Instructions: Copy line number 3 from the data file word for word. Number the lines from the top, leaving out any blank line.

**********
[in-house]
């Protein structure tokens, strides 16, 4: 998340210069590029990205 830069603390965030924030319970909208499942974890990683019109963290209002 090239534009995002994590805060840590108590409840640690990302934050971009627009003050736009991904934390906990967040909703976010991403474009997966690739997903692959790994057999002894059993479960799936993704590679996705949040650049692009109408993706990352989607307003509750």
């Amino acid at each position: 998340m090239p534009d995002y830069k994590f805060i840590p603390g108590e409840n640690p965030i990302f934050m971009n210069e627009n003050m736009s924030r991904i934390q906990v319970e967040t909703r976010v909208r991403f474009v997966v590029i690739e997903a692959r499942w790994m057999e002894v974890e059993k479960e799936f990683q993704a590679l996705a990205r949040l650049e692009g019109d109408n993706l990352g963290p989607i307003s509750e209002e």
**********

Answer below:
């Amino acid at each position: 998340m090239p534009d995002y830069k994590f805060i840590p603390g108590e409840n640690p965030i990302f934050m971009n210069e627009n003050m736009s924030r991904i934390q906990v319970e967040t909703r976010v909208r991403f474009v997966v590029i690739e997903a692959r499942w790994m057999e002894v974890e059993k479960e799936f990683q993704a590679l996705a990205r949040l650049e692009g019109d109408n993706l990352g963290p989607i307003s509750e209002e």